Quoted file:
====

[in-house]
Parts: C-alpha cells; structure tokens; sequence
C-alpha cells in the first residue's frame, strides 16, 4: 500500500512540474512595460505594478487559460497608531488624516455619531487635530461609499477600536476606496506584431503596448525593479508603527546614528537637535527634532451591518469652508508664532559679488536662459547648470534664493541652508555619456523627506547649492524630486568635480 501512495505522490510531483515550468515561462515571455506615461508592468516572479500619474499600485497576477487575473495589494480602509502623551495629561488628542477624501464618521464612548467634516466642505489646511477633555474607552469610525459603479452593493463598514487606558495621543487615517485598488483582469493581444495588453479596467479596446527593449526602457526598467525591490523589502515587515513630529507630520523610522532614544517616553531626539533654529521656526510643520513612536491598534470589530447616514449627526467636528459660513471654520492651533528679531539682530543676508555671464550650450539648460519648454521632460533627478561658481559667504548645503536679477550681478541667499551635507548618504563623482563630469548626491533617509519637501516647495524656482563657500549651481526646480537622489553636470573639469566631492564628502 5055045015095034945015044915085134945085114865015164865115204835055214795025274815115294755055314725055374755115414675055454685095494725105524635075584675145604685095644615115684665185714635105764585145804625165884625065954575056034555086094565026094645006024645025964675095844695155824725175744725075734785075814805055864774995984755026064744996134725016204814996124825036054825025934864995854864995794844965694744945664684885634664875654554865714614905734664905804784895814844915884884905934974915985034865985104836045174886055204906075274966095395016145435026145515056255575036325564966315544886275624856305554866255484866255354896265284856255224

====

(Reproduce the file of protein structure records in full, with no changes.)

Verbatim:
[in-house]
Parts: C-alpha cells; structure tokens; sequence
C-alpha cells in the first residue's frame, strides 16, 4: 500500500512540474512595460505594478487559460497608531488624516455619531487635530461609499477600536476606496506584431503596448525593479508603527546614528537637535527634532451591518469652508508664532559679488536662459547648470534664493541652508555619456523627506547649492524630486568635480 501512495505522490510531483515550468515561462515571455506615461508592468516572479500619474499600485497576477487575473495589494480602509502623551495629561488628542477624501464618521464612548467634516466642505489646511477633555474607552469610525459603479452593493463598514487606558495621543487615517485598488483582469493581444495588453479596467479596446527593449526602457526598467525591490523589502515587515513630529507630520523610522532614544517616553531626539533654529521656526510643520513612536491598534470589530447616514449627526467636528459660513471654520492651533528679531539682530543676508555671464550650450539648460519648454521632460533627478561658481559667504548645503536679477550681478541667499551635507548618504563623482563630469548626491533617509519637501516647495524656482563657500549651481526646480537622489553636470573639469566631492564628502 5055045015095034945015044915085134945085114865015164865115204835055214795025274815115294755055314725055374755115414675055454685095494725105524635075584675145604685095644615115684665185714635105764585145804625165884625065954575056034555086094565026094645006024645025964675095844695155824725175744725075734785075814805055864774995984755026064744996134725016204814996124825036054825025934864995854864995794844965694744945664684885634664875654554865714614905734664905804784895814844915884884905934974915985034865985104836045174886055204906075274966095395016145435026145515056255575036325564966315544886275624856305554866255484866255354896265284856255224